New car registrations in Wales rose the most in mainland Britain last month, according to figures from the Society of Motor Manufactuers and Traders.
Welsh showrooms saw 4,166 new cars leaving in 2022 compared to 2,654 as the year started in 2021, a 56.97% jump.
The latest figures from the SMMT show that 115,087 new cars were registered in January, some 24,838 more than the same month last year, when dealerships were forced to close in line with social distancing restrictions.
Some 62,300 cars went to private buyers, a 64.1% year-on-year increase and just 5.6% down on pre-pandemic levels.
Fleet registrations, by contrast, remained steady at 50,817 units, down just 0.4%. Van registrations fell by almost 27%.
It was another bumper month for registrations of electrified vehicles, with pure-electric cars, plug-in hybrids and full hybrids accounting for a huge 71.5% proportion of the increase in registrations.
Almost a third of all new cars registered in January were electrified – of which 9047 were PHEVs and 14,433 were pure-electric.
But, said the SMMT, “ the recovery is expected to continue into 2023, with the market projected to climb above two million units for the first time since 2019.”
Chief executive Mike Hawes said: “Given the lockdown-impacted January 2021, this month’s figures were always going to be an improvement but it is still reassuring to see a strengthening market.
“Once again, it is electrified vehicles that are driving the growth, despite the ongoing headwinds of chip shortages, rising inflation and the cost-of-living squeeze.
Alex Buttle, co-founder of used car marketplace Motorway.co.uk said, “On the surface, a 27.5% rise in new car sales in January feels like an encouraging start to the New Year, but we shouldn’t read too much into this figure.
“This uplift is largely because of low sales in January 2021 with car showrooms shut due to lockdown restrictions, rather than the start of a recovery.
“The reality is that new car sales continue to be stuck in the slow lane. And with little evidence to suggest an easing of ongoing supply chain blockages and microchip shortages that beset car manufacturers last year, the new car market has some tough months ahead.
“EV and plug-in registrations have at least carried on where they left off in 2021, bolstering overall new car sales; although it’s worth noting that electric car sales were down almost 50% on December figures.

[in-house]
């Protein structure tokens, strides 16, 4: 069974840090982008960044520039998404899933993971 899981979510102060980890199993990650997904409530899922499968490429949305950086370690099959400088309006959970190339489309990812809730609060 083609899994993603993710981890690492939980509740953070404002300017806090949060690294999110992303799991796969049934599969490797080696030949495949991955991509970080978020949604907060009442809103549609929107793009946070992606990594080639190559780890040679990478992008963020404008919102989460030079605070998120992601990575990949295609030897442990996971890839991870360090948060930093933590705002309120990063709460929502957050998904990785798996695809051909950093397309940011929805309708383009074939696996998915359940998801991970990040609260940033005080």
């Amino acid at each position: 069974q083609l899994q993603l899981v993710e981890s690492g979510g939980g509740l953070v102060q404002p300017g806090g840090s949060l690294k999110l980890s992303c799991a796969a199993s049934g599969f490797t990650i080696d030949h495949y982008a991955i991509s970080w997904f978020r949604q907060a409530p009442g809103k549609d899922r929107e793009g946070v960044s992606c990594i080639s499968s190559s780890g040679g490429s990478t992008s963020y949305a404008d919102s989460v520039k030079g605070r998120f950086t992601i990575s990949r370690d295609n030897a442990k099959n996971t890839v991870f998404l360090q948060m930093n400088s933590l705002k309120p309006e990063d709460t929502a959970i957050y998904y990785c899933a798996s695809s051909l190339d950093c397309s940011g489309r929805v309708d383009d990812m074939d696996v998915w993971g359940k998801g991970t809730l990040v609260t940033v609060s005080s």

“With further government investment into EV infrastructure on the cards, and more people embracing the idea of early switching, we should see electric car numbers continue to rise through the year.
James Fairclough, CEO of AA Cars added, “After a testing 2021, the new car market is back in gear and accelerating, with one in five buyers now going electric. But as the market moves up through the gears, supply side speed bumps lie ahead.
“Business is getting brisker on forecourts, and dealers are working hard to deliver cars to customers who have already placed orders. BEV sales in particular are soaring, and are up by more than a 130% compared to January last year.
“But while the pandemic’s cooling effect on demand has eased, supply problems continue to dog the industry. Dealers cannot complete sales when the vehicles simply aren’t there to be delivered.
“In many parts of the UK, the supply of new cars is so tight that customers placing an order often have to wait several weeks, or even months, to get their vehicle. In some cases, dealers don’t even have sufficient stock to be able to offer prospective buyers a test drive.
Fuel economy is slipping down the list of priorities of used car buyers, despite rocketing pump prices, according to a popular online car supermarket.
BuyaCar.co.uk says that its customers filtered their car searches by MPG figures almost 40% less during January this year than in the same month a year ago.
Analysts note that this is in line with research by parent company Autovia, which closely tracks the behaviour and opinions of car owners, showing that model styling and brand image are the biggest motivating factors when buying a car.
Founder and CEO of Electrifying.com Ginny Buckley urges drivers up and down the country to make the most of the government’s Plug In Car Grant and Electric Vehicle Homecharge Scheme to avoid missing out on savings of up to £1,850.
This comes as vehicle manufacturers have reduced the price of popular family cars including, making the switch even more affordable for drivers up and down the country.
The Plug-in Car Grant is now available on fully-electric cars costing £32,000 or less and provides £1,500 towards the purchase price. Since its introduction in 2011, the grant has gradually decreased as electric cars have become cheaper and demand for them has surged.
The government grants for electric vehicles are slowly being phased out, meaning car buyers should act quickly to make the most of the savings.
MPs have called on the Governemnt to replace existing fuel and excise duties to be replaced with mileage charge for all vehicles.
The Commons Transport Select Committee members say this would be fairer and enable electric vehicles to pay their way as they currently are free of excise and don’t pay a specific tax for charging.